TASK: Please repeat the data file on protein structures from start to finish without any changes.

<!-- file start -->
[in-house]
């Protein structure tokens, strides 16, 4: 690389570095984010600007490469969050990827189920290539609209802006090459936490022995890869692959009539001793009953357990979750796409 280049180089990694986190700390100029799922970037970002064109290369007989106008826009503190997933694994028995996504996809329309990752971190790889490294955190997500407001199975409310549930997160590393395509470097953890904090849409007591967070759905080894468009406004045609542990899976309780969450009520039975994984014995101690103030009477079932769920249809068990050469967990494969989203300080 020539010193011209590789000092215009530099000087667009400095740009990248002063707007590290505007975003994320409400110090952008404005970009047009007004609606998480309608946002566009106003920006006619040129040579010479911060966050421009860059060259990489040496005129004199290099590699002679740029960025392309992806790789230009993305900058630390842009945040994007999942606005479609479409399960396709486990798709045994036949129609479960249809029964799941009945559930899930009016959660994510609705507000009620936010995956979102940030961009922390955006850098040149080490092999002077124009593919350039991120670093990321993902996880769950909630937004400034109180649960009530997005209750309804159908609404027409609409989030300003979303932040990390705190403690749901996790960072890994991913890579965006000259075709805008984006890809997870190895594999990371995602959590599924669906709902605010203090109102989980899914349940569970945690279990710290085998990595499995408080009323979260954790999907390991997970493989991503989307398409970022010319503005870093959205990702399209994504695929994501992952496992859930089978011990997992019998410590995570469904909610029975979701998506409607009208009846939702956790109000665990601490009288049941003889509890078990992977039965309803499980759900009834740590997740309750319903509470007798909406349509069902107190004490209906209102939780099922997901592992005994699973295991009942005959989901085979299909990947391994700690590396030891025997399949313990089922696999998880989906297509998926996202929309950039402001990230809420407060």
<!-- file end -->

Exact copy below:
[in-house]
């Protein structure tokens, strides 16, 4: 690389570095984010600007490469969050990827189920290539609209802006090459936490022995890869692959009539001793009953357990979750796409 280049180089990694986190700390100029799922970037970002064109290369007989106008826009503190997933694994028995996504996809329309990752971190790889490294955190997500407001199975409310549930997160590393395509470097953890904090849409007591967070759905080894468009406004045609542990899976309780969450009520039975994984014995101690103030009477079932769920249809068990050469967990494969989203300080 020539010193011209590789000092215009530099000087667009400095740009990248002063707007590290505007975003994320409400110090952008404005970009047009007004609606998480309608946002566009106003920006006619040129040579010479911060966050421009860059060259990489040496005129004199290099590699002679740029960025392309992806790789230009993305900058630390842009945040994007999942606005479609479409399960396709486990798709045994036949129609479960249809029964799941009945559930899930009016959660994510609705507000009620936010995956979102940030961009922390955006850098040149080490092999002077124009593919350039991120670093990321993902996880769950909630937004400034109180649960009530997005209750309804159908609404027409609409989030300003979303932040990390705190403690749901996790960072890994991913890579965006000259075709805008984006890809997870190895594999990371995602959590599924669906709902605010203090109102989980899914349940569970945690279990710290085998990595499995408080009323979260954790999907390991997970493989991503989307398409970022010319503005870093959205990702399209994504695929994501992952496992859930089978011990997992019998410590995570469904909610029975979701998506409607009208009846939702956790109000665990601490009288049941003889509890078990992977039965309803499980759900009834740590997740309750319903509470007798909406349509069902107190004490209906209102939780099922997901592992005994699973295991009942005959989901085979299909990947391994700690590396030891025997399949313990089922696999998880989906297509998926996202929309950039402001990230809420407060």